Launching into the unknown

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Guest Blog by Jesta

Flying tonight. Mostly packed and ready, but who knows? Made sure that I have my PSP and DS, and a collection of games to keep me occupied in the down-times.

I got the briefing pack from OS last night – it was a long letter detailing all the things that we will need to do and things that we shouldn’t do. It’s big on ideas like showing respect for the culture that we are going to work in. I’m guessing that this is something that the Americans feel is important based on past experience and that they need to remind people of. I’m hoping that those of us from Singapore are sufficiently culturally aware not to make any serious faux-pas.

On a personal level: My camera and equipment are a big concern. Not only are they horribly expensive, but they are (so far) uninsurable – no travel insurance covers the value of the equipment that I use and we have been warned about the crime situation in what is, in reality, a third-world part of China.

I’ve also got to think about the amount of weight that I will be carrying around – not just the camera, but also the laptop and other stuff (I’ve managed to pick up a chronic back condition that can make my life not a lot of fun at all). If I won’t be able to leave my stuff in the hotel then I will be having to cart it all over the place, which really won’t make my life easy.

I’m envisioning wandering around Urumqi looking like a latter-day Quasimodo or being hopped up on painkillers and smiling all the time.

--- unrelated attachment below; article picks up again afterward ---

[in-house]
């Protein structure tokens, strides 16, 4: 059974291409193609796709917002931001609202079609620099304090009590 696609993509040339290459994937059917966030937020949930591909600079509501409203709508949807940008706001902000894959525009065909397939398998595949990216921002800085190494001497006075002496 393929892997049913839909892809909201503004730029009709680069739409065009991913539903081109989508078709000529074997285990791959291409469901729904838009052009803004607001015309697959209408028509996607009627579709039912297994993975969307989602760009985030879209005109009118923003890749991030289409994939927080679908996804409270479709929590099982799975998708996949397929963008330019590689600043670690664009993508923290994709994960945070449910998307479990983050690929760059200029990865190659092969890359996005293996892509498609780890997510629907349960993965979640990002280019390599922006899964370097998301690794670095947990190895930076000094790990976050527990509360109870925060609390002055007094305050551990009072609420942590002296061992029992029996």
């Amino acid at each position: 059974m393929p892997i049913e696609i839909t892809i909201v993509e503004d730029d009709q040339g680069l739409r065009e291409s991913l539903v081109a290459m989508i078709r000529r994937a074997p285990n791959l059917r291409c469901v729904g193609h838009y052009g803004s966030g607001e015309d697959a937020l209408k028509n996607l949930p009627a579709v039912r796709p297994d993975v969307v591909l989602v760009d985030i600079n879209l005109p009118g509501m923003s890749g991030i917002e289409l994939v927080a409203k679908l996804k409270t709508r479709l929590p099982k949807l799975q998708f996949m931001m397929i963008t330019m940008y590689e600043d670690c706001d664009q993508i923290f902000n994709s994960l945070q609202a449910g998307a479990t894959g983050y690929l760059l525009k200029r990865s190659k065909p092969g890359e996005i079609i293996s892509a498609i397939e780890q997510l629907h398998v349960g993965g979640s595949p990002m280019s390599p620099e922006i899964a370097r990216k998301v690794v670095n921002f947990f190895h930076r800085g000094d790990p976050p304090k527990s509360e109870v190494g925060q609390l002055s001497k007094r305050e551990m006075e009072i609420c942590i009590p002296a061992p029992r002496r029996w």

On a more personal note: I think that my biggest worry (I tend to stress about things, if you haven’t already guessed) is that I will find it hard to cope with the emotional strain of dealing with parents and children. I tend to be quite empathic and seeing parents who are in a situation that I could have been in so easily if I had been in this place will be quite traumatic. To see children with cleft lip and palate will be hard, but to see some turned away will be really hard. OS cannot operate on all the children who are assessed – I believe that we are expecting to operate on 75 out of 150 so we will have to see parents who have lost hope, and children who will never have a chance at an ordinary life.

The balance will be that we will see parents and children who will now have a new life ahead of them. That will be the most wonderful thing for me, and it’s a huge part of the reason why I decided to work with this charity.

Believe me, there’s nothing that makes me feel warmer than looking at pictures of my daughter before and after her first operation…

Next update will be from China and will include more pictures.

Making the Dragon Smile

Recently, a reader got in contact with me after reading my post about cleft lip babies and how we can help them.

A recent scan of her unborn child had shown him to have a cleft palate. Her gynaecologist wasn’t able to offer her the guidance she needed, so I connected her with Jesta, a fellow cleft parent who is also a volunteer with Operation Smile Singapore and KK Hospital’s Cleft and Craniofacial Centre.

She now has the support she needs and has decided to keep her baby.

It warms my heart that there are organisations in Singapore actively reaching out to help parents and patients in need.

Next week, Operation Smile Singapore will be undertaking its first major Asian mission to reach out to patients in more needy parts of the world.